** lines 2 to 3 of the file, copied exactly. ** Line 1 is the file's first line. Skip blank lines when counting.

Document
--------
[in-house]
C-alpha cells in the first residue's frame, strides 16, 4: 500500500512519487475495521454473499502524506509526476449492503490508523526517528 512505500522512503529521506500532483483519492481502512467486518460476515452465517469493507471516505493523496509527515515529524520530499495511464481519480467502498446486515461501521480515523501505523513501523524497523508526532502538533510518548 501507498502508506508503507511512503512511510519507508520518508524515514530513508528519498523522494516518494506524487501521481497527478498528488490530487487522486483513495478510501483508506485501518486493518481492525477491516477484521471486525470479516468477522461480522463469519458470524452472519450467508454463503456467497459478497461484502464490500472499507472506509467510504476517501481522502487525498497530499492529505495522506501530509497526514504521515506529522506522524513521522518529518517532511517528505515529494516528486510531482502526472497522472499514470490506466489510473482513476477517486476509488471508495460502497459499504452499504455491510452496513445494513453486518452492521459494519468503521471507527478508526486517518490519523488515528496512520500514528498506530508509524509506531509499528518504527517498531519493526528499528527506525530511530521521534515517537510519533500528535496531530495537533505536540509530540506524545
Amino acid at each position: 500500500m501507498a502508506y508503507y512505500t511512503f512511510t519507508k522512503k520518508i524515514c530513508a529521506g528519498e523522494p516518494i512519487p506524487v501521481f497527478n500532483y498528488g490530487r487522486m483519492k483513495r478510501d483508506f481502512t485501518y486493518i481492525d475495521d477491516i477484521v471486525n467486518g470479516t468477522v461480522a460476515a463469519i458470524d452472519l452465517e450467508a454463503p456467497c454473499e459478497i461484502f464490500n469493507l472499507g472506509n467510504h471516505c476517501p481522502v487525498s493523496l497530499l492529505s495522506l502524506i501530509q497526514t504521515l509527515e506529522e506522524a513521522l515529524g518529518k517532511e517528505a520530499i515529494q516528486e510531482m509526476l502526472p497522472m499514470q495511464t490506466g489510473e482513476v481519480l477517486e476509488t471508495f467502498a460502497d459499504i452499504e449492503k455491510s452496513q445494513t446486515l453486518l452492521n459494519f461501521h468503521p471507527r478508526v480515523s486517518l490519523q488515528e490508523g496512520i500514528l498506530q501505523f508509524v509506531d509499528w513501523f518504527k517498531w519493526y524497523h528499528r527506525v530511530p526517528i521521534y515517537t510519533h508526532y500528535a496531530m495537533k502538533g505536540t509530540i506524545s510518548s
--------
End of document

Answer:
C-alpha cells in the first residue's frame, strides 16, 4: 500500500512519487475495521454473499502524506509526476449492503490508523526517528 512505500522512503529521506500532483483519492481502512467486518460476515452465517469493507471516505493523496509527515515529524520530499495511464481519480467502498446486515461501521480515523501505523513501523524497523508526532502538533510518548 501507498502508506508503507511512503512511510519507508520518508524515514530513508528519498523522494516518494506524487501521481497527478498528488490530487487522486483513495478510501483508506485501518486493518481492525477491516477484521471486525470479516468477522461480522463469519458470524452472519450467508454463503456467497459478497461484502464490500472499507472506509467510504476517501481522502487525498497530499492529505495522506501530509497526514504521515506529522506522524513521522518529518517532511517528505515529494516528486510531482502526472497522472499514470490506466489510473482513476477517486476509488471508495460502497459499504452499504455491510452496513445494513453486518452492521459494519468503521471507527478508526486517518490519523488515528496512520500514528498506530508509524509506531509499528518504527517498531519493526528499528527506525530511530521521534515517537510519533500528535496531530495537533505536540509530540506524545
Amino acid at each position: 500500500m501507498a502508506y508503507y512505500t511512503f512511510t519507508k522512503k520518508i524515514c530513508a529521506g528519498e523522494p516518494i512519487p506524487v501521481f497527478n500532483y498528488g490530487r487522486m483519492k483513495r478510501d483508506f481502512t485501518y486493518i481492525d475495521d477491516i477484521v471486525n467486518g470479516t468477522v461480522a460476515a463469519i458470524d452472519l452465517e450467508a454463503p456467497c454473499e459478497i461484502f464490500n469493507l472499507g472506509n467510504h471516505c476517501p481522502v487525498s493523496l497530499l492529505s495522506l502524506i501530509q497526514t504521515l509527515e506529522e506522524a513521522l515529524g518529518k517532511e517528505a520530499i515529494q516528486e510531482m509526476l502526472p497522472m499514470q495511464t490506466g489510473e482513476v481519480l477517486e476509488t471508495f467502498a460502497d459499504i452499504e449492503k455491510s452496513q445494513t446486515l453486518l452492521n459494519f461501521h468503521p471507527r478508526v480515523s486517518l490519523q488515528e490508523g496512520i500514528l498506530q501505523f508509524v509506531d509499528w513501523f518504527k517498531w519493526y524497523h528499528r527506525v530511530p526517528i521521534y515517537t510519533h508526532y500528535a496531530m495537533k502538533g505536540t509530540i506524545s510518548s